Alzheimer’s drug shows promise in early study results – WSB-TV Channel 2


Shares of Biogen and other drugmakers researching Alzheimer’s disease soared on Wednesday after Japan’s Eisai Co. said its potential treatment appeared to slow the deadly disease in a late-stage study.

The drugmaker said early results showed its treatment, lecanemab, reduced patients’ clinical decline by 27% compared to a placebo or fake drug after 18 months of infused therapy.

Eisai announced Tuesday evening the results of a global study of nearly 1,800 people with early-stage Alzheimer’s disease.

Patients were tracked using a scale that measures mental decline and their ability to perform daily activities like dressing or eating.

Eisai Co.Ltd. said he would discuss the full research results at a conference in late November. He also plans to publish the results in a peer-reviewed medical journal.

The company is already seeking fast-track approval from the US Food and Drug Administration, and the agency is expected to make a decision early next year. Eisai and Biogen will co-promote the drug.

Researchers generally advise caution in evaluating a study until full results are published. But early results appear to be “quite robust” and will likely support regulatory approval, Mizuho Securities analyst Graig Suvannavejh said in a research note.

A statement from the Alzheimer’s Association called the results the most encouraging yet for potential treatments for the underlying causes of the disease.

Some 6 million people in the United States and many more around the world have Alzheimer’s disease, which gradually attacks areas of the brain needed for memory, reasoning, communication and basic daily tasks. .

Alzheimer’s disease has no known cure. Long-standing treatments on the market only manage symptoms, and researchers don’t fully understand what causes the condition.

Last year, Biogen’s Aduhelm became the first new Alzheimer’s drug introduced in nearly two decades. But it largely failed after debuting with a price tag of $56,000 per year, which Biogen later reduced.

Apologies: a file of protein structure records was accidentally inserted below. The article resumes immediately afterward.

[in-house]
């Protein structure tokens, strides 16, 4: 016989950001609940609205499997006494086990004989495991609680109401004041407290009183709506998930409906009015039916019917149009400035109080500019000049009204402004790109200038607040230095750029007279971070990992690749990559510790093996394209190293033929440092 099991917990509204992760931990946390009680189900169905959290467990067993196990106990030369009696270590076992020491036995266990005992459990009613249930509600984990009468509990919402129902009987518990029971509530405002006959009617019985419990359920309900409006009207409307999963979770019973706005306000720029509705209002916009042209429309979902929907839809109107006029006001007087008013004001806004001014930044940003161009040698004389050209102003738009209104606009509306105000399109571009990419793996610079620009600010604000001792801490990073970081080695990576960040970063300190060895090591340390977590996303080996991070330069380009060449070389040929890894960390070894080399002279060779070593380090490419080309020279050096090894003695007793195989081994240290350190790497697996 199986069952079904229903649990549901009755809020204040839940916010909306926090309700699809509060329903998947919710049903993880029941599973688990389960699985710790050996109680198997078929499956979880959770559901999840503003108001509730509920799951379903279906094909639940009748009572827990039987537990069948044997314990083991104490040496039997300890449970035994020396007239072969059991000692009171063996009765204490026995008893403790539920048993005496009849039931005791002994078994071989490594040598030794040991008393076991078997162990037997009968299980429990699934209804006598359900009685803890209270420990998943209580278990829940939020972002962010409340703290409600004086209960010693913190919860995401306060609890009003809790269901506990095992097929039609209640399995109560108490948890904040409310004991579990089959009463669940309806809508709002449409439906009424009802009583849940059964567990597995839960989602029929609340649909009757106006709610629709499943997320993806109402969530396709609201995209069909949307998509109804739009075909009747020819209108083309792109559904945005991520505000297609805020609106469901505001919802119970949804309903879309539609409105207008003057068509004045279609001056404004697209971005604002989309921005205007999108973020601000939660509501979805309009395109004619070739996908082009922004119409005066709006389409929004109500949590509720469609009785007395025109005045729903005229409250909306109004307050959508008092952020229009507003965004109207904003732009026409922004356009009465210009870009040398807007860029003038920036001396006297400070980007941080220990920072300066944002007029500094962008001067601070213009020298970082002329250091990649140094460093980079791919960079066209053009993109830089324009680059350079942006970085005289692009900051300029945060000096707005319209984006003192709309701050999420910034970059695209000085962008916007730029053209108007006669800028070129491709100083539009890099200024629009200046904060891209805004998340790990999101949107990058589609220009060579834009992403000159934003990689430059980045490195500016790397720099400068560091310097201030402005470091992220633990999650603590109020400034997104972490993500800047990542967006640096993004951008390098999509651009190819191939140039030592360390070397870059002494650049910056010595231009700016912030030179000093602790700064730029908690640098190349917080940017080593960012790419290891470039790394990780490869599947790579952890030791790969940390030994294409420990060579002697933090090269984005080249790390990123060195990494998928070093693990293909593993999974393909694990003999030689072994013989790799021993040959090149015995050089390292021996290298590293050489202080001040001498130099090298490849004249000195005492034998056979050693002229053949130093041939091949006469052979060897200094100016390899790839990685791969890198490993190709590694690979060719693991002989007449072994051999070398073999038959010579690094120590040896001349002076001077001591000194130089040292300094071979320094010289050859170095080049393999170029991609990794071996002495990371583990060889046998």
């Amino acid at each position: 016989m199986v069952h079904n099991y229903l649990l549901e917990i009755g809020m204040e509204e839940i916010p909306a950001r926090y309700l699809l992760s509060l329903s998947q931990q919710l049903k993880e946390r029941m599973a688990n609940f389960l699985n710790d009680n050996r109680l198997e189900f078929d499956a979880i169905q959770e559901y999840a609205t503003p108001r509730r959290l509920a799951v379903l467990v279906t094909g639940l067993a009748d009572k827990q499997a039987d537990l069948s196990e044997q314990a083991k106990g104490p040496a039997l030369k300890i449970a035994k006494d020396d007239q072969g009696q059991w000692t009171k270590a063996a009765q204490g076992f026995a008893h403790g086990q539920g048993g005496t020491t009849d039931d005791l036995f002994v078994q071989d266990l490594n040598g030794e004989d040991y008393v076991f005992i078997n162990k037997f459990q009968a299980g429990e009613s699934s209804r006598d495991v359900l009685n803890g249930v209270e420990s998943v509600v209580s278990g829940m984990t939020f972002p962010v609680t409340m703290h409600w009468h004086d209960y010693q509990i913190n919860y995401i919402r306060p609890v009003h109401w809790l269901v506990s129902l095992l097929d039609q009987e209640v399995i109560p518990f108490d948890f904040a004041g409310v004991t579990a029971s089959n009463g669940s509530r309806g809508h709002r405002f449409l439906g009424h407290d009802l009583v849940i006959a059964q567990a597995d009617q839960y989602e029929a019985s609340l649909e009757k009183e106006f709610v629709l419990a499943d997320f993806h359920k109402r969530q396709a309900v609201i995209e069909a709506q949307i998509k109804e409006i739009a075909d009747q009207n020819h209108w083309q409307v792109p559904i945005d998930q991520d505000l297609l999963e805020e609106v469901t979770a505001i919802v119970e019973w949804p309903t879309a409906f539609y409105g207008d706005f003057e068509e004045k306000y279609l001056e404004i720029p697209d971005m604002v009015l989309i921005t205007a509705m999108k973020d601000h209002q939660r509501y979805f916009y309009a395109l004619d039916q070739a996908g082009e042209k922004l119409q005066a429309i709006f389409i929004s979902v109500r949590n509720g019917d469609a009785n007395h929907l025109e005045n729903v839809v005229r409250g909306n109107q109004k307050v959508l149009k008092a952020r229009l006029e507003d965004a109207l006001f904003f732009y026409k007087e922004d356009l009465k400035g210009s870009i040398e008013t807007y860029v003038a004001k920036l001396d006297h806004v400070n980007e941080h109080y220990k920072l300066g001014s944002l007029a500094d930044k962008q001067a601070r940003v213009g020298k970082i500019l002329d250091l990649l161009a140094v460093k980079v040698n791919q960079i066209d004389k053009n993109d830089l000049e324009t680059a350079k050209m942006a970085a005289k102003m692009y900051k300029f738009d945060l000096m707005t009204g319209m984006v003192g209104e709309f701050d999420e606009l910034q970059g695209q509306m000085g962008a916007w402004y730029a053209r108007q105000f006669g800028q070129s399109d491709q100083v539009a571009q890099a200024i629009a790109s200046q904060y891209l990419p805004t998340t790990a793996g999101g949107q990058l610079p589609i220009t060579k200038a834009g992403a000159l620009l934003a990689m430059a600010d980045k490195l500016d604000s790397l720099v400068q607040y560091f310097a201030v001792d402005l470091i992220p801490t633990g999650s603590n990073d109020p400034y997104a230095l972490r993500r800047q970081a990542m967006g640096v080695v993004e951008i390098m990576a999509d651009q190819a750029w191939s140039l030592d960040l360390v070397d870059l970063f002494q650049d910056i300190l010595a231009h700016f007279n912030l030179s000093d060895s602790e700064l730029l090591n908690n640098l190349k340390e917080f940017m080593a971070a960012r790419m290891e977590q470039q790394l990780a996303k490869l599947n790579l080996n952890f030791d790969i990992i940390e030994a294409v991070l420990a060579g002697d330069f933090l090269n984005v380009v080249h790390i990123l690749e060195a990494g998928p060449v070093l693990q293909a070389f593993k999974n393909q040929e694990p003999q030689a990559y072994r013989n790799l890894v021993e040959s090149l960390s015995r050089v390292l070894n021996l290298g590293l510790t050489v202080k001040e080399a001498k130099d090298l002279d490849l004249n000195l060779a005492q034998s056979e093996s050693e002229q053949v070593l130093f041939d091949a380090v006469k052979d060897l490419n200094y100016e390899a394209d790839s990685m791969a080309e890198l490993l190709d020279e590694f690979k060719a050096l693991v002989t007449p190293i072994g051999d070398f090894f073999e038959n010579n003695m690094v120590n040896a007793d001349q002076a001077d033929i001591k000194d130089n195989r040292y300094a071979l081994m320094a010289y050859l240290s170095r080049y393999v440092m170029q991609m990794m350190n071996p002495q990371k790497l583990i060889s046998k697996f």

Doctors have been hesitant to prescribe it, given weak evidence that the drug slows the progression of Alzheimer’s disease. Insurers blocked or restricted coverage due to concerns about the drug’s high price and uncertain benefits.

Earlier this year, the federal Medicare program imposed strict limits on who can get the drug, wiping out most of its potential market in the United States. Biogen subsequently announced that it would halt most of its spending on the treatment.

Like Aduhelm, canemab, developed by Eisai, aims to remove a protein called beta-amyloid from the brain.

The protein forms plaque that researchers say contributes to Alzheimer’s disease. They also point to other potential factors such as family history and chronic conditions such as diabetes.

Eisai executives say lecanemab focuses more on the floating clumps of the protein before it forms plaque, which Aduhelm targets.

Eli Lilly and Co. is also developing a potential treatment, donanemab, which targets the protein.

Shares of Cambridge, Mass.-based Biogen Inc. jumped 40% to close Wednesday at $276.61. The title had dropped significantly since Aduhelm’s debut last year.

Shares of Indianapolis-based Eli Lilly and Co. rose 7.5%.


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